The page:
The societal stakes for assessing climate change impacts on agriculture and food supply are incredibly high. To meet this need, sophisticated computer models have been developed that simulate how crops grow and are influenced by their environment. They are like a three-dimensional jigsaw puzzle, with a multitude of interacting factors that must be correctly assembled.
An eight-year study of soybeans grown outdoors in a carbon dioxide-rich atmosphere like that expected by 2050 has yielded a new and worrisome finding: Higher atmospheric CO2 concentrations will boost plant growth under ideal growing conditions, but drought – expected to worsen as the climate warms and rainfall patterns change – will outweigh those benefits and cause yield losses much sooner than anticipated.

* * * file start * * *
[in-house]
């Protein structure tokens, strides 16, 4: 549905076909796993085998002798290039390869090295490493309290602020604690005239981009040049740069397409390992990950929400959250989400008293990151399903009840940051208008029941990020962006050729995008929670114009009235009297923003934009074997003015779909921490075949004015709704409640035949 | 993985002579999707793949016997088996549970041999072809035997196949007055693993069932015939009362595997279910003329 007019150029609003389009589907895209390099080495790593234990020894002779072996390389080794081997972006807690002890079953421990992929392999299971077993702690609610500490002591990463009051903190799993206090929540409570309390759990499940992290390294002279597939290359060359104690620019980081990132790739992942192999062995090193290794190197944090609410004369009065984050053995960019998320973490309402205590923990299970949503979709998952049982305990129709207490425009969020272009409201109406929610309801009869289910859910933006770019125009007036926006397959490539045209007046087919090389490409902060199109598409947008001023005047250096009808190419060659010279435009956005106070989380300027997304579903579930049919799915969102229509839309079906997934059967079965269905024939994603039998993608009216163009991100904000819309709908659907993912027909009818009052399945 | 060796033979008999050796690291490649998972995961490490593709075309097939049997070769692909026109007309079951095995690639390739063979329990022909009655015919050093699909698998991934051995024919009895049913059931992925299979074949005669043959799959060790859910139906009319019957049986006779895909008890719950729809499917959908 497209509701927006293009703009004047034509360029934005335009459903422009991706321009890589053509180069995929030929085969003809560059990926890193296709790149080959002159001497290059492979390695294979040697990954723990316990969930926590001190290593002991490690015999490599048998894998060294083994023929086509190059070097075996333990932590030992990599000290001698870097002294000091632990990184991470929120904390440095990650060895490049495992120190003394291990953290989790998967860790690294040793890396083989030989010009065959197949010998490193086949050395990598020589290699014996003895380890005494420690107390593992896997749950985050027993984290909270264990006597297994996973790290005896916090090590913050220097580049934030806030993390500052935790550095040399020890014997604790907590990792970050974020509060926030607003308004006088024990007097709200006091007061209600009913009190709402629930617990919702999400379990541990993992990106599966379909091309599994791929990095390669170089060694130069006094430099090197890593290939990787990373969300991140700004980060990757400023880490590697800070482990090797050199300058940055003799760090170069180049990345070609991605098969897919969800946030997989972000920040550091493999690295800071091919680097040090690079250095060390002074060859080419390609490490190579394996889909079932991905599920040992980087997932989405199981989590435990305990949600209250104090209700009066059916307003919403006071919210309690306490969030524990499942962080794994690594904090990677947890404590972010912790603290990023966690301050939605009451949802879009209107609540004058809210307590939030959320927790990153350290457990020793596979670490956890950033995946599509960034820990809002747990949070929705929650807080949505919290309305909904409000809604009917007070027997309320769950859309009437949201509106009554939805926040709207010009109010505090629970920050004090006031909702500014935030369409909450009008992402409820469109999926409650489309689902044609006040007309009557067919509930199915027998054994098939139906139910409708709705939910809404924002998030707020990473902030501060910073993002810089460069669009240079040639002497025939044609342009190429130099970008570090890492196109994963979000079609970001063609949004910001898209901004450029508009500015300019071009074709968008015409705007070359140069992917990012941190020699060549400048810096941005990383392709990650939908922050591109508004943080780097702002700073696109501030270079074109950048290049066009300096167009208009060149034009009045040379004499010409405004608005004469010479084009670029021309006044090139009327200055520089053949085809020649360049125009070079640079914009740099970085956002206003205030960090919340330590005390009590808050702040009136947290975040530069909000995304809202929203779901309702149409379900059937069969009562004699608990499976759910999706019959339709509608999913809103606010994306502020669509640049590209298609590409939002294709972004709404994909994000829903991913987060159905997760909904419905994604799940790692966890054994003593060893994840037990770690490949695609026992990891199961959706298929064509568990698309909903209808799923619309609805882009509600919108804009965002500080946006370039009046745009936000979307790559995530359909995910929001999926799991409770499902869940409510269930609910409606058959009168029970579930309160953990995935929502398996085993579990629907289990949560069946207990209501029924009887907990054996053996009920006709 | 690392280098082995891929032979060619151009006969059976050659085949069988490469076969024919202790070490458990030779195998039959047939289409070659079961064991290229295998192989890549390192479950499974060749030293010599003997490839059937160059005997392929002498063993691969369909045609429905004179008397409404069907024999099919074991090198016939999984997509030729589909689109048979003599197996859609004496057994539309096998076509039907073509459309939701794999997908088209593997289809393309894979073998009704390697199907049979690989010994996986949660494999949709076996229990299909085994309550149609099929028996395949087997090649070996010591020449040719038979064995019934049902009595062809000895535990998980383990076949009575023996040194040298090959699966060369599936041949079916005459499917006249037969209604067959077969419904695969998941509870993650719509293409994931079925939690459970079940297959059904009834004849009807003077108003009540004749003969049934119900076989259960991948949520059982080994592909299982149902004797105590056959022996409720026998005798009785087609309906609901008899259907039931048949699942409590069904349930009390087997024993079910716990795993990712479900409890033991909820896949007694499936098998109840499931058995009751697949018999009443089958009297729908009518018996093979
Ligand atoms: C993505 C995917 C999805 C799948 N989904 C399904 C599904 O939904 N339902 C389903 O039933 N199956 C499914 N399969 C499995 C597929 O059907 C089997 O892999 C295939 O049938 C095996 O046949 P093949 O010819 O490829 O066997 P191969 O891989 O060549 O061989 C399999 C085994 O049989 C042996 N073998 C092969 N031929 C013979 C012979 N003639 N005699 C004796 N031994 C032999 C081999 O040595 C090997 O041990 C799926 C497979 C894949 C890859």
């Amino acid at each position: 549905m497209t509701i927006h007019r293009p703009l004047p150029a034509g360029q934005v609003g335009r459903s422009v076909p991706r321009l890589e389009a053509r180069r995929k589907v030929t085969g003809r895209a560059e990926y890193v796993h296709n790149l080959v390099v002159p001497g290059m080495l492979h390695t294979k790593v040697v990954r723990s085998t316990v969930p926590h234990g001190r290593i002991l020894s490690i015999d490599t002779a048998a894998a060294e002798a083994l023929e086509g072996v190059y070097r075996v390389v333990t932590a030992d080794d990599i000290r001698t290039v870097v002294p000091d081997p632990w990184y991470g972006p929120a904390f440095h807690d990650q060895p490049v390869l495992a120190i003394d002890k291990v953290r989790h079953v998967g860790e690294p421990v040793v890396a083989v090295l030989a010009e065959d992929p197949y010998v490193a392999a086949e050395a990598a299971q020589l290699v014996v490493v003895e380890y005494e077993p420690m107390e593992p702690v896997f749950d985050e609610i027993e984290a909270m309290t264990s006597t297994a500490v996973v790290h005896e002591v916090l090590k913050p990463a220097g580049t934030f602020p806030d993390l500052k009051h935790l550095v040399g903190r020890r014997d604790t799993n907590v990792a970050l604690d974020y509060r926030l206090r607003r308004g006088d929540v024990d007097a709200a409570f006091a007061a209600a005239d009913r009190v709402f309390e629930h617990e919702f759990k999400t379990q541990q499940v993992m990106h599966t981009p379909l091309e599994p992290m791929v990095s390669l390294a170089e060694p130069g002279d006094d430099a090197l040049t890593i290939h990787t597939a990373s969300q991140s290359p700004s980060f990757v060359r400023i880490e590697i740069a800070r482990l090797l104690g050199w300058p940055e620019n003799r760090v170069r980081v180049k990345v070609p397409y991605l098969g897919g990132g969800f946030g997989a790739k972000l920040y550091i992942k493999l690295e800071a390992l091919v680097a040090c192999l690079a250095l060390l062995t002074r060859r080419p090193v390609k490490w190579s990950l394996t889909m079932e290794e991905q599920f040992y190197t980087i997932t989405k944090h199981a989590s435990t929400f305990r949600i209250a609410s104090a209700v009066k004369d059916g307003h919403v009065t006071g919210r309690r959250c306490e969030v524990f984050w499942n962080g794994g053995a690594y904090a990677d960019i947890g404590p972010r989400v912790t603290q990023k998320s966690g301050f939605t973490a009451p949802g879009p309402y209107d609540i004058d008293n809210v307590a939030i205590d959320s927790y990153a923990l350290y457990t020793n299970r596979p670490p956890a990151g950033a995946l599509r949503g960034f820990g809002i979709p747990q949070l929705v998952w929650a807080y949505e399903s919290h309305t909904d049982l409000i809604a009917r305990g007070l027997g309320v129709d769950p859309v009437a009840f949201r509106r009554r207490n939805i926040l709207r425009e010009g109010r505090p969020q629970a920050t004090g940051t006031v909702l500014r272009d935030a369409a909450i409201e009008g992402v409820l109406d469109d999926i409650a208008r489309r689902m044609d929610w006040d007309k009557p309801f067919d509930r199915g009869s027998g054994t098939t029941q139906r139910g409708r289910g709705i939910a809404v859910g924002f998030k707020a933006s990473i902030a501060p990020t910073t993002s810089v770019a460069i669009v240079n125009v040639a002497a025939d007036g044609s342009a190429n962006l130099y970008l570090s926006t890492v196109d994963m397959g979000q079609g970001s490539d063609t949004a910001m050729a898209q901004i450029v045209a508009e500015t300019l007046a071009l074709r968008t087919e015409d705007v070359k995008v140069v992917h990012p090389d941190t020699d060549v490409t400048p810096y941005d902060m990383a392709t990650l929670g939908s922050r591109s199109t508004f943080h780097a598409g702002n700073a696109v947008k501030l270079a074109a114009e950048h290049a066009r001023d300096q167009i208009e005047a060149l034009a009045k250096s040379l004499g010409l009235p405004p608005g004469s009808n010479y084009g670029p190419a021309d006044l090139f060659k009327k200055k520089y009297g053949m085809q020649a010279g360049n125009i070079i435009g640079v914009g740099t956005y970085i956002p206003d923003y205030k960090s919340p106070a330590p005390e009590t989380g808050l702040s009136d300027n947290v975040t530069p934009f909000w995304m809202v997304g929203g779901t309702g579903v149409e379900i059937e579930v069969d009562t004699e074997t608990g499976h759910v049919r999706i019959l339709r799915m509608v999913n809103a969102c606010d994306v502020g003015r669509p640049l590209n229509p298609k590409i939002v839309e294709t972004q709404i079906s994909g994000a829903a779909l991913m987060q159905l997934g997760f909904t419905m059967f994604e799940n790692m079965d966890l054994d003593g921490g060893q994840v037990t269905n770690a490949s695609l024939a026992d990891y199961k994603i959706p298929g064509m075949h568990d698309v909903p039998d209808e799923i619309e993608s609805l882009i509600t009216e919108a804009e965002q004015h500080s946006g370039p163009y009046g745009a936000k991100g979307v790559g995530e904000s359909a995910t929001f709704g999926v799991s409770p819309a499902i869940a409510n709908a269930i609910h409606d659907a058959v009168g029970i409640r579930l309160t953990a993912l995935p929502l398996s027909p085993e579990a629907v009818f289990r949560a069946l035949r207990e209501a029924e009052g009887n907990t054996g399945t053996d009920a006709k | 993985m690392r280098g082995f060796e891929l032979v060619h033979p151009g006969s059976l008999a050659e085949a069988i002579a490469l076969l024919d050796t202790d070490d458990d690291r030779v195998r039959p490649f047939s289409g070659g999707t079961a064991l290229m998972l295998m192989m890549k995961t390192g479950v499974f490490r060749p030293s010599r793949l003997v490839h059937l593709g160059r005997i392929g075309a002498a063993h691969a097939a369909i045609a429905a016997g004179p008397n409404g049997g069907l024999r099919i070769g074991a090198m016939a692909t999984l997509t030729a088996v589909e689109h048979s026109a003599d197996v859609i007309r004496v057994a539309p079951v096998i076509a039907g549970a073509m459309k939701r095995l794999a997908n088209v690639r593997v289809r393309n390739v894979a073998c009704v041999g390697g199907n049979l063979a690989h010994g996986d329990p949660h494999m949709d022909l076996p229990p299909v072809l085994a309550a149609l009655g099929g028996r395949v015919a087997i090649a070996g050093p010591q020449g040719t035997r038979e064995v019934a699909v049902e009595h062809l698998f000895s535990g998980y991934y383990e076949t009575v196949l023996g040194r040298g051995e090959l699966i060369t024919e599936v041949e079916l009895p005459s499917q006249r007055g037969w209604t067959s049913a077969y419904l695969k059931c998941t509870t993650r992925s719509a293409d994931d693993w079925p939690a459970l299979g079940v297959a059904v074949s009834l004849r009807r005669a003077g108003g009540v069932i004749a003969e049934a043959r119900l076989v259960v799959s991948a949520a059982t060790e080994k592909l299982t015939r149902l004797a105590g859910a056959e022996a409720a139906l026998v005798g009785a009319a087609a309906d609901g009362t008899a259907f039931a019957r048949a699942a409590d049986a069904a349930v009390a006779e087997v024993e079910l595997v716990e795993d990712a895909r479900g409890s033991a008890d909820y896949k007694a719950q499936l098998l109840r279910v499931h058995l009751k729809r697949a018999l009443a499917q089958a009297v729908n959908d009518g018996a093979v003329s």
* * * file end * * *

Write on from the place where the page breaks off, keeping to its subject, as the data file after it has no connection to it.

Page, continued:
A new analysis suggests the planet can produce much more land-plant biomass – the total material in leaves, stems, roots, fruits, grains and other terrestrial plant parts – than previously thought.
The study, reported in Environmental Science and Technology, recalculates the theoretical limit of terrestrial plant productivity, and finds that it is much higher than many current estimates allow.